The buzz about the Millard Public Schools' proposed bond issue has centered on installing front-door buzzers, interior door locks and new walls to make classrooms more secure.
There's much more for Millard residents to consider when they go to the polls Tuesday.
Security spending accounts for about 38 percent of the spending in the $79.9 million bond issue.
However, about 41 percent would pay to replace what district officials say are deteriorating and failing infrastructure, including mechanical, electrical and lighting systems, roofing, paving and general maintenance.
About 13 percent would go to add classrooms to Rowher, Upchurch and Black Elk Elementary Schools in the district's fast-growing southwestern reaches, and industrial tech space to Millard West and South High Schools.
Nearly 7 percent would go to rehabilitate Bryan Elementary School, built in 1963 and showing its age, and to the restoration of the Ron Witt Support Services Center.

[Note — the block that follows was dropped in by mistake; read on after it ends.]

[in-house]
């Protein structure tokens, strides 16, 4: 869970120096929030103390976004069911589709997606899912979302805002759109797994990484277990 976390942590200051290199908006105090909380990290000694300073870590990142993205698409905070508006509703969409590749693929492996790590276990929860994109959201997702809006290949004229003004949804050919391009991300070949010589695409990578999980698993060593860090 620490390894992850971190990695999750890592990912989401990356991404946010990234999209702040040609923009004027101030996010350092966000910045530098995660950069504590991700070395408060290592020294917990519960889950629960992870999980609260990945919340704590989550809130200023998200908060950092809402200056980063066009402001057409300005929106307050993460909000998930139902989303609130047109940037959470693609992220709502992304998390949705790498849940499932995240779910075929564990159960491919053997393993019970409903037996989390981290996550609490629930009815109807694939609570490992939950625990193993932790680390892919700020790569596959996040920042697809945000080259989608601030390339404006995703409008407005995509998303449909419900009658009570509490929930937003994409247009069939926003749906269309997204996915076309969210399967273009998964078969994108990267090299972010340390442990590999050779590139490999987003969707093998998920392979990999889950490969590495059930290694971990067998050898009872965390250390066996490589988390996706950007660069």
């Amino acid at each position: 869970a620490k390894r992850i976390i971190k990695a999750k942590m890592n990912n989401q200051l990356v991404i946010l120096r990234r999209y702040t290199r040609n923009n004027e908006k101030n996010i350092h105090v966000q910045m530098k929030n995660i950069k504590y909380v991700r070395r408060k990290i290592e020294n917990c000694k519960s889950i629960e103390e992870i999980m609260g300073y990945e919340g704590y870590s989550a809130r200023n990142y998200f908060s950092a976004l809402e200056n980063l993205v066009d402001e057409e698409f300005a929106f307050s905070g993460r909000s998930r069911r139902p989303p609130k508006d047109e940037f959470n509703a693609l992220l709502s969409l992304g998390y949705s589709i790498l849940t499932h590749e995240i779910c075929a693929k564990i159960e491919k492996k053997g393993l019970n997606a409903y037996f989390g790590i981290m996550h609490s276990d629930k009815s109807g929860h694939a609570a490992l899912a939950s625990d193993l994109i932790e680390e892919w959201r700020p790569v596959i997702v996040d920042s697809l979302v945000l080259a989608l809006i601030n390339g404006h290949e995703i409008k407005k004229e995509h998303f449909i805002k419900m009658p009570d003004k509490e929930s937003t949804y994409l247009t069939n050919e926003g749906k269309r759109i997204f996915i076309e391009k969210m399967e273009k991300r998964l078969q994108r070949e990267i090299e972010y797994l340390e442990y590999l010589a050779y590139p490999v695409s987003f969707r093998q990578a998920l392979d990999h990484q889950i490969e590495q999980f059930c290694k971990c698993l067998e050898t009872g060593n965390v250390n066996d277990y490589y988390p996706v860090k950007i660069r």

Millard school board President Mike Pate said district officials have made it clear that the bond issue addresses a variety of needs, not just security, though that issue drew the most attention.
The cry for better security came from the public, he said.
“They're demanding that we enhance the security in these buildings,” he said.
The district's South High School was the site of a fatal shooting two years ago.
Public appeals grew after last December's tragedy at Sandy Hook Elementary School in Connecticut. That led the board to include security upgrades not included in the district's failed 2011 bond issue, Pate said. The school board expanded the list of schools receiving interior classroom walls and doors from six to 14.
The new walls and doors would serve a dual purpose, cutting down on classroom noise and distractions and allowing teachers to lock classrooms during emergencies, officials say.